The recent Chipotle E Coli outbreak has sparked a lot of debate in the media, with everyone wondering if it’s safe to eat out anymore. Experts are weighing in and reassuring customers that restaurant food poisoning is, in fact, pretty uncommon. However, the same experts go on to add that there are no guarantees. Even top rated, high-end establishments could, at some point, deal with a foodborne outbreak.
Los Angeles County is currently using a restaurant grading system that has been proven to make a difference. The implemented system has managed to decrease hospitalizations linked to foodborne illnesses by encouraging establishments to pay closer attention to hygiene. However, not even this type of system is unbeatable. While it may be ideal to introduce the grading system in all Counties, food poisoning outbreaks will most likely never be able to be kept under control.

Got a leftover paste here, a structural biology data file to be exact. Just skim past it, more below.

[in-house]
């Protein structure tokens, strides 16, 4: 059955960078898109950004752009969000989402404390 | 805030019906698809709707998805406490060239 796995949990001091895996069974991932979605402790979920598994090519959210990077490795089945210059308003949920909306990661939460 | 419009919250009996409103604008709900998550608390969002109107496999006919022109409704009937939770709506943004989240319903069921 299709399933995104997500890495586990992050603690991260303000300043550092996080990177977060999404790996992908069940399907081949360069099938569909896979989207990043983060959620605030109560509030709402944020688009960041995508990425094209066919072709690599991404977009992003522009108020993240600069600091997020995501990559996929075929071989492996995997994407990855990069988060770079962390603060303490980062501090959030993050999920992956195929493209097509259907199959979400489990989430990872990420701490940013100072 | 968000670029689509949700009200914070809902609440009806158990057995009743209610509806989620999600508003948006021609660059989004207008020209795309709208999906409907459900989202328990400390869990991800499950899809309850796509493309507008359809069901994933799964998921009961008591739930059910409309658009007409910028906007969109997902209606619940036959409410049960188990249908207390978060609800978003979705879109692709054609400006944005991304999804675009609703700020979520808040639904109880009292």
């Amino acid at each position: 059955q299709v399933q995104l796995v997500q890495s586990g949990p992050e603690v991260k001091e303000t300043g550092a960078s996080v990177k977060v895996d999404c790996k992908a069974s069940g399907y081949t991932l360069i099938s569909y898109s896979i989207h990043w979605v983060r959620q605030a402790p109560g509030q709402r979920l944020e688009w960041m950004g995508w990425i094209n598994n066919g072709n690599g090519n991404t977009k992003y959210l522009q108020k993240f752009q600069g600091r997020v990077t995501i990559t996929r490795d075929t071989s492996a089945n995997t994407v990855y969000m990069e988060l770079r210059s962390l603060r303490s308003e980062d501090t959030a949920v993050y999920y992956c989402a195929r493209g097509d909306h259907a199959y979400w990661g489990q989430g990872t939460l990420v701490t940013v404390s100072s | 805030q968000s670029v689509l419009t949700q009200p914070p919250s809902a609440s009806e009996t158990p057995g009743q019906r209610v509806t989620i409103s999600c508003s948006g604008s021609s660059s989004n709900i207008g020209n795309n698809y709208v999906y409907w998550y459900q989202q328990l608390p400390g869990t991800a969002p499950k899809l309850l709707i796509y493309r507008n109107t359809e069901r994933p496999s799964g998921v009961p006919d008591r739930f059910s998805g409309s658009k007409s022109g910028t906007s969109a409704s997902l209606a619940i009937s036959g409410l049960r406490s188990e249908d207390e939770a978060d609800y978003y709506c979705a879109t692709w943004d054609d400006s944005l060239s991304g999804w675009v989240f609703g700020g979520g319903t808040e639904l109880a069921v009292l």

One thing is certain. With Chipotle E Coli outbreak bringing so much attention onto the restaurant chains, they will be the safest place to eat. The managers are already taking the needed steps to increase food production vigilance and to follow the strictest hygiene rules.
The main culprits of foodborne outbreaks
The E. coli bacteria can be carried by any kind of products, from meat to dairy, vegetables, and fruit. Thoroughly cooked meat shouldn’t pose any threats to the consumers, however, fresh, raw vegetables are more likely to be at fault. These can pack a high dose of E. Coli that can’t be removed by a simple water rinse.
Another risky food is hamburger. Most of the times, the meat used to make a hamburger will come from different cows. This increase the chances for a consumer to catch the E Coli bacteria manifold. Since rare and medium-rare hamburgers are a delicatessen, the preparation could fail to kill the harmful germs in the meat.
Besides produce, hygiene plays an essential role in E. Coli and other foodborne outbreaks. If kitchen staff don’t pay attention to using separate utensils like knives and cutting boards when preparing meat and vegetables, the contamination can easily spread from one product to the other.